Predicting black smoke levels from deposit gauge and SO2 data to estimate long term exposure in the United Kingdom, 1956-61

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  2. Dr Susan Hodgson
  3. Dr Meng Khaw
  4. Professor Mark Pearce
  5. Professor Tanja Pless-Mulloli
Author(s)Hodgson S, Khaw F-M, Pearce MS, Pless-Mulloli T
Publication type Article
JournalAtmospheric Environment
ISSN (print)1352-2310
ISSN (electronic)1873-2844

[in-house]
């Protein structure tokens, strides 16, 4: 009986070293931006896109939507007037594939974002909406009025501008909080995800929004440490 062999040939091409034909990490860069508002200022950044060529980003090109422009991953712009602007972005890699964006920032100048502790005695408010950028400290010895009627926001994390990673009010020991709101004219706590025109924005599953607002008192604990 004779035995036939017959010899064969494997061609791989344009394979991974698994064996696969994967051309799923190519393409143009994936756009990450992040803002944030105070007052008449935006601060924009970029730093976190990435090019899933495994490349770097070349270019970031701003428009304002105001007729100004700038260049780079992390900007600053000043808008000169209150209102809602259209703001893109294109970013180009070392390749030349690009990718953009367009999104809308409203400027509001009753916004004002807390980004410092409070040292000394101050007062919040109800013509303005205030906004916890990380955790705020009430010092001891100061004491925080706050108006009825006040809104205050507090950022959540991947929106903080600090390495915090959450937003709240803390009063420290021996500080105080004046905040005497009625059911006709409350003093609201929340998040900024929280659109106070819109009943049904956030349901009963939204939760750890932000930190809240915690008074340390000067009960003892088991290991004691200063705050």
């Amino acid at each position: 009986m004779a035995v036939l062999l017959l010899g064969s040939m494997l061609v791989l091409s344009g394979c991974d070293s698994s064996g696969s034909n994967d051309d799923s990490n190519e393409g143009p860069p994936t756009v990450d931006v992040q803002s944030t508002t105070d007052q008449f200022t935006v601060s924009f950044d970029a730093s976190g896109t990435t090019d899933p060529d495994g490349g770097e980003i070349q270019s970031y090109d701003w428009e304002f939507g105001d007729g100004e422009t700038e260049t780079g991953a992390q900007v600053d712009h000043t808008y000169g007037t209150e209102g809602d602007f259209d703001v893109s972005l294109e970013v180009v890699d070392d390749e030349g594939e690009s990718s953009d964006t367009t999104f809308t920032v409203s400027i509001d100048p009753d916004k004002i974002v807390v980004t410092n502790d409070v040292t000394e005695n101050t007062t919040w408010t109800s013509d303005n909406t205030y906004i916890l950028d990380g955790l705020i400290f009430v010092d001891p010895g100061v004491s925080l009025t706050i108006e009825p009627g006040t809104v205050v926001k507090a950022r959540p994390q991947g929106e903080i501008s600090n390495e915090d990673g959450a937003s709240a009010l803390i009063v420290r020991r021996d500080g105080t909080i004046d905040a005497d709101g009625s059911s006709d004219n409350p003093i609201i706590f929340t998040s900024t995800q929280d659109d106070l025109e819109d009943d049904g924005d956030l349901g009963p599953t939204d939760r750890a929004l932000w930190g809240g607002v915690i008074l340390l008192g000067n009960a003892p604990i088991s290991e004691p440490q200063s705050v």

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Background In the UK air quality has been monitored systematically since 1914, providing valuable data for studies of the long-term trends in air pollution and potentially for studies of health effects of air pollutants. There are, however, challenges in interpreting these data due to changes over time in the number and location of monitored sites, and in monitoring techniques. Particulate matter was measured as deposited matter (DM) using deposit gauge monitors until the 1950s when black smoke (BS) filters were introduced. Estimating long-term exposure to particulates using data from both deposit gauge and BS monitors requires an understanding of the relationships between DM, SO2 and BS. Aims To explore whether DM and/or SO2, along with seasonal and location specific variables can be used to predict BS levels. Methods Air quality data were abstracted from hard copies of the monthly Atmospheric Pollution Bulletins for the period April 1956–March 1961 for any sites with co-located DM, SO2 and BS data for three or more consecutive years. The relationships between DM, SO2, and BS were assessed using mixed models. Results There were 34 eligible sites giving 1521 triplets of data. There was a consistent correlation between SO2 and BS at all sites, but the association between DM and BS was less clear and varied by location. Mixed modelling allowing for repeat measurements at each site revealed that SO2, year, rainfall and season of measurement explained 72% of the variability in BS levels. Conclusions SO2 can be used as a surrogate measure for BS in all monitoring locations. This surrogate can be improved upon by consideration of site specific characteristics, seasonal effects, rainfall and year of measurement. These findings will help in estimating historic, long-term exposure to particulates where BS or other measures are not available.
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